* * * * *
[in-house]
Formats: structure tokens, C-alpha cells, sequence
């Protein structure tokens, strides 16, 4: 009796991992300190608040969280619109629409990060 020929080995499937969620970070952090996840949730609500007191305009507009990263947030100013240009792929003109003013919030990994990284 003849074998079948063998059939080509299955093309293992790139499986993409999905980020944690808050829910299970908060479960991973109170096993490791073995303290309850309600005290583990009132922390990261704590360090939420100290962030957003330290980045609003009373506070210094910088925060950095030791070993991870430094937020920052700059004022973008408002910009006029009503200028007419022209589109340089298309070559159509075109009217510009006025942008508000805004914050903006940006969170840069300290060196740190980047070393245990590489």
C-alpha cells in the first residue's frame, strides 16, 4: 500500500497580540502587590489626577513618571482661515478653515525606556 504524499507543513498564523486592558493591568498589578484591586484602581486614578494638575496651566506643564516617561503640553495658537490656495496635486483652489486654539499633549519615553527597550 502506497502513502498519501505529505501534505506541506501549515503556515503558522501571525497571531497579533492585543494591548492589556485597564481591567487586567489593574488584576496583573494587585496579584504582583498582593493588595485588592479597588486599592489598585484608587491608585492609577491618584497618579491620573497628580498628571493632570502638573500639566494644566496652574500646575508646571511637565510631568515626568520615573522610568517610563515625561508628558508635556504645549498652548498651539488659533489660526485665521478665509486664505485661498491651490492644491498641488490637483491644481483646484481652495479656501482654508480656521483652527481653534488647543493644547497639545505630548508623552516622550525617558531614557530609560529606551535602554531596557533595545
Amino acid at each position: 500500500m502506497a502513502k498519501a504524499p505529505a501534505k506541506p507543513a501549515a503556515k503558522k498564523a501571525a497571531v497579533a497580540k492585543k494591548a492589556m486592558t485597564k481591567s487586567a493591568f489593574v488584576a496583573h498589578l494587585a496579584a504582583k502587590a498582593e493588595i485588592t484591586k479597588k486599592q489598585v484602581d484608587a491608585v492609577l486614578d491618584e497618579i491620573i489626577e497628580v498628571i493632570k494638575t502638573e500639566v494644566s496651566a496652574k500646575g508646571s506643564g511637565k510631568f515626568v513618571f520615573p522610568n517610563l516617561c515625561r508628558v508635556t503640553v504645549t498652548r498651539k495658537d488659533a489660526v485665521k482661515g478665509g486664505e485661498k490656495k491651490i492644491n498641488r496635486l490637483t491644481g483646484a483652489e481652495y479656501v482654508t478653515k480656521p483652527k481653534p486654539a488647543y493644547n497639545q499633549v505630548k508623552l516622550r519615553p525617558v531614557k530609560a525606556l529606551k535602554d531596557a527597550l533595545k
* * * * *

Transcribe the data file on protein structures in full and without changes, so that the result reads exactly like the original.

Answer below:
[in-house]
Formats: structure tokens, C-alpha cells, sequence
């Protein structure tokens, strides 16, 4: 009796991992300190608040969280619109629409990060 020929080995499937969620970070952090996840949730609500007191305009507009990263947030100013240009792929003109003013919030990994990284 003849074998079948063998059939080509299955093309293992790139499986993409999905980020944690808050829910299970908060479960991973109170096993490791073995303290309850309600005290583990009132922390990261704590360090939420100290962030957003330290980045609003009373506070210094910088925060950095030791070993991870430094937020920052700059004022973008408002910009006029009503200028007419022209589109340089298309070559159509075109009217510009006025942008508000805004914050903006940006969170840069300290060196740190980047070393245990590489």
C-alpha cells in the first residue's frame, strides 16, 4: 500500500497580540502587590489626577513618571482661515478653515525606556 504524499507543513498564523486592558493591568498589578484591586484602581486614578494638575496651566506643564516617561503640553495658537490656495496635486483652489486654539499633549519615553527597550 502506497502513502498519501505529505501534505506541506501549515503556515503558522501571525497571531497579533492585543494591548492589556485597564481591567487586567489593574488584576496583573494587585496579584504582583498582593493588595485588592479597588486599592489598585484608587491608585492609577491618584497618579491620573497628580498628571493632570502638573500639566494644566496652574500646575508646571511637565510631568515626568520615573522610568517610563515625561508628558508635556504645549498652548498651539488659533489660526485665521478665509486664505485661498491651490492644491498641488490637483491644481483646484481652495479656501482654508480656521483652527481653534488647543493644547497639545505630548508623552516622550525617558531614557530609560529606551535602554531596557533595545
Amino acid at each position: 500500500m502506497a502513502k498519501a504524499p505529505a501534505k506541506p507543513a501549515a503556515k503558522k498564523a501571525a497571531v497579533a497580540k492585543k494591548a492589556m486592558t485597564k481591567s487586567a493591568f489593574v488584576a496583573h498589578l494587585a496579584a504582583k502587590a498582593e493588595i485588592t484591586k479597588k486599592q489598585v484602581d484608587a491608585v492609577l486614578d491618584e497618579i491620573i489626577e497628580v498628571i493632570k494638575t502638573e500639566v494644566s496651566a496652574k500646575g508646571s506643564g511637565k510631568f515626568v513618571f520615573p522610568n517610563l516617561c515625561r508628558v508635556t503640553v504645549t498652548r498651539k495658537d488659533a489660526v485665521k482661515g478665509g486664505e485661498k490656495k491651490i492644491n498641488r496635486l490637483t491644481g483646484a483652489e481652495y479656501v482654508t478653515k480656521p483652527k481653534p486654539a488647543y493644547n497639545q499633549v505630548k508623552l516622550r519615553p525617558v531614557k530609560a525606556l529606551k535602554d531596557a527597550l533595545k